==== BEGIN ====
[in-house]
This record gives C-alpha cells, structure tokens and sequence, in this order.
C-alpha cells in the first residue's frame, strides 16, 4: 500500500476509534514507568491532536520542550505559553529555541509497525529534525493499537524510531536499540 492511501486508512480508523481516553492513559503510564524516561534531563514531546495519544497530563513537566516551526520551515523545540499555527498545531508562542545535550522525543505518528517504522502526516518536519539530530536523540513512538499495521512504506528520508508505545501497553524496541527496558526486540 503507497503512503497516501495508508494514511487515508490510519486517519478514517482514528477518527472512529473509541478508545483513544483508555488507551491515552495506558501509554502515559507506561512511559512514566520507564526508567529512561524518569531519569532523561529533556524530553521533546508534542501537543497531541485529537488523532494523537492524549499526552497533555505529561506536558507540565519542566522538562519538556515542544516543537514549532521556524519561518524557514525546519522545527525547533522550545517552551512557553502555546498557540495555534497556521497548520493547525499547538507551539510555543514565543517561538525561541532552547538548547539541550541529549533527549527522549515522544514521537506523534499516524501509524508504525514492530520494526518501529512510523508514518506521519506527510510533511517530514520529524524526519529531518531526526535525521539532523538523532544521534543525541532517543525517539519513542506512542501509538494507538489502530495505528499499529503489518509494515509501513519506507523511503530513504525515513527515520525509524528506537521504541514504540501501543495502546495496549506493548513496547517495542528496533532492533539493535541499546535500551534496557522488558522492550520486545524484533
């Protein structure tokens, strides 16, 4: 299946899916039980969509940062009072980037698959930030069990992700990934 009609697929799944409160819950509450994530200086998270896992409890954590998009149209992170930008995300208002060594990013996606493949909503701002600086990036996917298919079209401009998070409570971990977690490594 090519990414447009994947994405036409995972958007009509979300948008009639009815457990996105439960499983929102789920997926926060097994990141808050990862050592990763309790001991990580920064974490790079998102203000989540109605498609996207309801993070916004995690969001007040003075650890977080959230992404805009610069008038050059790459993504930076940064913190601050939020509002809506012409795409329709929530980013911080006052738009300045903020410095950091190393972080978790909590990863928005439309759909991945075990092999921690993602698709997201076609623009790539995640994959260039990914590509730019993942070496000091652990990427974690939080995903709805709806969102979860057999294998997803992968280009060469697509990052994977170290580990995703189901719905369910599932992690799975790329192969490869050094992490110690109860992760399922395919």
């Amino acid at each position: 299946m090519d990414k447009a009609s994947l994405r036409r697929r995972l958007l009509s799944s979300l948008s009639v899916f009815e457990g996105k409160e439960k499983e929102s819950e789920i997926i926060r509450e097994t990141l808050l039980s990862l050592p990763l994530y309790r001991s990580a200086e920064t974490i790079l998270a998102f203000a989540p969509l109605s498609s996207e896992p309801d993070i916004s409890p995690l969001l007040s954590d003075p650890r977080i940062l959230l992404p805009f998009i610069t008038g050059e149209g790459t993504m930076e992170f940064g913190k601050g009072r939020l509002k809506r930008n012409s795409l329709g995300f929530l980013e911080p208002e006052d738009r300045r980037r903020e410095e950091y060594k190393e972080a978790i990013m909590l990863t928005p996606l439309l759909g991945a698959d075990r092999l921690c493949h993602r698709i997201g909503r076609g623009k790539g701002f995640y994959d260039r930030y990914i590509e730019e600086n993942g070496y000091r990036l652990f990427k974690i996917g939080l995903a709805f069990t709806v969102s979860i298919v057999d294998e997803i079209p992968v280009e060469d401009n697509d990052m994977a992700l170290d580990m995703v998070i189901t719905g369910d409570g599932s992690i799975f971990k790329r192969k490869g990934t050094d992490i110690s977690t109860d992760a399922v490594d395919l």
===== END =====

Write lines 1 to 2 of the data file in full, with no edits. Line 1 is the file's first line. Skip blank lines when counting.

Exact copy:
[in-house]
This record gives C-alpha cells, structure tokens and sequence, in this order.